Canadienne cattle, also known as Black Canadienne, French Canadienne, and Black Jersey, are the only breed of dairy cattle developed in Canada. They originated in the 16th century, when French settlers brought cattle over for foundation stock to settle Canada . Canadienne's were the most common breed of domestic cattle in Canada until the late 19th century, when other breeds began to displace them. Today, the Hereford and Holstein have become the most common types of cattle in Canada. The Canadienne, though still found on farms and ranches across the nation, is now comparatively rare except in certain portions of Quebec Province. Efforts by an active breed society and the Quebec government have been made in recent years to preserve the breed from extinction.
The Canadienne Breed can be traced back to cattle in present day Quebec that came from Normandy and Brittany regions of France in the 1600s. The breeds that came in are unknown; the melting pot effect took over until the breed took on its own appearance and type. It is believed that Canadienne cattle come from the same general ancestry as Guernsey, Jersey and Kerry cattle. They developed into a hardy, compact dairy breed that could survive the harsh environment of Quebec. The cattle also provided draught work and meat, important for the colonization.
In 1850, the Canadian Parliament discovered that the vast majority of cattle in Quebec were Canadienne, so they began to discourage its breeding and soon the breed received competition from other breeds. In 1886, a couple men created a herd book and then French Canadian Cattle Breeder's Association was formed in 1895 to prevent the breed from becoming extinct. The breed later gained recognition in 1901 for being the most profitable dairy breed in the Pan-American show in Buffalo, New York.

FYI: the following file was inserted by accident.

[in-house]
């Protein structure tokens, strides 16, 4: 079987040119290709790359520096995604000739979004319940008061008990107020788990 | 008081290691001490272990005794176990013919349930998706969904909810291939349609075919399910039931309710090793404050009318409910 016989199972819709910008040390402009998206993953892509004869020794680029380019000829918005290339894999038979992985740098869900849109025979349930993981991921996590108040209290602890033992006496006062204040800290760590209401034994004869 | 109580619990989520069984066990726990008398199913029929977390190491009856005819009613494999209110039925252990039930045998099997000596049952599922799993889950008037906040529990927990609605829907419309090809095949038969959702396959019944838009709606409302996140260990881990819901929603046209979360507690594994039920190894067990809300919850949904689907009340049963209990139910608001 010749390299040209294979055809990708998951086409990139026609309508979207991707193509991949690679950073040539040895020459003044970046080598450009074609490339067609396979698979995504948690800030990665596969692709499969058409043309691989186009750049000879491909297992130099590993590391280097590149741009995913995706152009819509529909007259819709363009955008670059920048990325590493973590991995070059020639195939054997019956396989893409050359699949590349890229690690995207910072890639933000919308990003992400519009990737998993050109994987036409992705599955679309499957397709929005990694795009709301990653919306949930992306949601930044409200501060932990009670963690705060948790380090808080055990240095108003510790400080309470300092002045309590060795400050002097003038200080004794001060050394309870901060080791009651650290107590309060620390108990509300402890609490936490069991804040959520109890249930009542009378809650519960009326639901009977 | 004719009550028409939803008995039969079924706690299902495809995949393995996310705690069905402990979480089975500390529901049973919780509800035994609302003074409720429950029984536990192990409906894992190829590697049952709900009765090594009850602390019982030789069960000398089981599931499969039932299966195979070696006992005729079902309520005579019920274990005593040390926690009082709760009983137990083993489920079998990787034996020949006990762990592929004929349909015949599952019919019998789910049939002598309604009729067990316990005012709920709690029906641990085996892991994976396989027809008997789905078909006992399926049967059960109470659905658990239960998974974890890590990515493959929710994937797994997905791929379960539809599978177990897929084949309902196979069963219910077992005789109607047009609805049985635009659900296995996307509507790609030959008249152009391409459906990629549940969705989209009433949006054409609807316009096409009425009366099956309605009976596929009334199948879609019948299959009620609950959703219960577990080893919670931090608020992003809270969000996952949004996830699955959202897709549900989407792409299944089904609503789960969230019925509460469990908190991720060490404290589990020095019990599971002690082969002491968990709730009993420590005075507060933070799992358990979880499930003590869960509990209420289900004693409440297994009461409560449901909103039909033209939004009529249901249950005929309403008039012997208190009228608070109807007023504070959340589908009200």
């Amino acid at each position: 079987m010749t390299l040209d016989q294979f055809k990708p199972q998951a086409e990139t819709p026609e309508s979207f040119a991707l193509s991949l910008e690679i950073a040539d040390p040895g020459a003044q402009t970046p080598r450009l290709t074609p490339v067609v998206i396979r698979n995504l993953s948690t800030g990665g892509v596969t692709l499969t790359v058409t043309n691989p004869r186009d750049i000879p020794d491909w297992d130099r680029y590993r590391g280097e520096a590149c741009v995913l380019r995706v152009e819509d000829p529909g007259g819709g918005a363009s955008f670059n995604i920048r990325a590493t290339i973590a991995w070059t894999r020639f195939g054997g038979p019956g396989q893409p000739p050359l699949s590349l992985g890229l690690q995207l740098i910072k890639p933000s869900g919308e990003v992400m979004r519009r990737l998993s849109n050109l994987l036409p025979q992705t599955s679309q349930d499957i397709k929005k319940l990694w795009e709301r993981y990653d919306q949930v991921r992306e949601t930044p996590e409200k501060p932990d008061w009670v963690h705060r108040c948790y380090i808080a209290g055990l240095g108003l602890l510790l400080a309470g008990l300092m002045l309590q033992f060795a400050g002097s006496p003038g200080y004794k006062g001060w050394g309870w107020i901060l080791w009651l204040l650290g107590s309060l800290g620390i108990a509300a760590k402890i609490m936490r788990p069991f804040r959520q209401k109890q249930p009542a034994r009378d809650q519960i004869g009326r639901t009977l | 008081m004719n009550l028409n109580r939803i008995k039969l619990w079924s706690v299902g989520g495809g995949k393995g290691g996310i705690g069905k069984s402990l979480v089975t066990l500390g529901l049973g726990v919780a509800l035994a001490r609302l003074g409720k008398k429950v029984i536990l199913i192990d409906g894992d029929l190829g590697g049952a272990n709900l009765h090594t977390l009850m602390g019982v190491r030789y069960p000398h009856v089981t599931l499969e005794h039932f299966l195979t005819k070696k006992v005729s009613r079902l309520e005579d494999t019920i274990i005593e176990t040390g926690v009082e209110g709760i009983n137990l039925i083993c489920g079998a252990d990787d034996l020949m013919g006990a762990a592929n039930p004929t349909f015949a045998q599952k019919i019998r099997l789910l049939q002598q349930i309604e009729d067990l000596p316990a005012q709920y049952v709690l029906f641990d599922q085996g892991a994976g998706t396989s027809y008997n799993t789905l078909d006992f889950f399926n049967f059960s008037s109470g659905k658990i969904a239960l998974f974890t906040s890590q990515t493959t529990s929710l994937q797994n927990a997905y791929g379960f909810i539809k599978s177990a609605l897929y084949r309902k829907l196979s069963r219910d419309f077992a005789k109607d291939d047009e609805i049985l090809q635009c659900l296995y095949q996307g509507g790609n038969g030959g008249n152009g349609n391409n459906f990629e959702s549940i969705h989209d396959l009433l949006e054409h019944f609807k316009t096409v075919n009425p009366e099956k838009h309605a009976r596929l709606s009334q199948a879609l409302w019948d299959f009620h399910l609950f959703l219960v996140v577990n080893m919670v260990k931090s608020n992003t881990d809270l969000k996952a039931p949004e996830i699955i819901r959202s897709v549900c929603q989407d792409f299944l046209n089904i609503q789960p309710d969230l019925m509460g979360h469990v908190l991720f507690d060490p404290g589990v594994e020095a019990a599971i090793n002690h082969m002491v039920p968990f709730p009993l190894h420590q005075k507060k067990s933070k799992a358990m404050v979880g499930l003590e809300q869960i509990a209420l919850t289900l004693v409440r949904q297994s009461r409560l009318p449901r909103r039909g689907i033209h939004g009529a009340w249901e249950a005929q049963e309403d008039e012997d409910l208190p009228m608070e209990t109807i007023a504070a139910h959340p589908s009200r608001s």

In the early 1970s the Ministry of Agriculture became concerned about the amount of inbreeding occurring with the Canadienne breed and the lack of improvement in milk production, so they introduced Brown Swiss genetics. The use of Brown Swiss genetics was uncontrolled and had to be stopped to preserve the purity of Canadienne cattle. In 1999, the Canadienne cow was given official heritage status by the Government of Quebec and its breeding program is supported to preserve the breed.
The main use of Canadienne cattle is for milk production, but they have also been used for meat consumption and draught work. They produce economically profitable milk in difficult conditions. Their hardiness and quiet nature made them good animals to use for farm work.
The Canadienne breed has been developed to be small and compact to survive the harsh Canadian environment. They usually have dark brown or black coats with lighter coloured muzzle, topline and udder/scrotum. If horns are present, they will be long and upturned with darker coloured tips.
Associations and breed societies
- Canadienne Cattle Breeders Association
- The Association for the Development of the Canadienne Cattle Breed in Charlevoix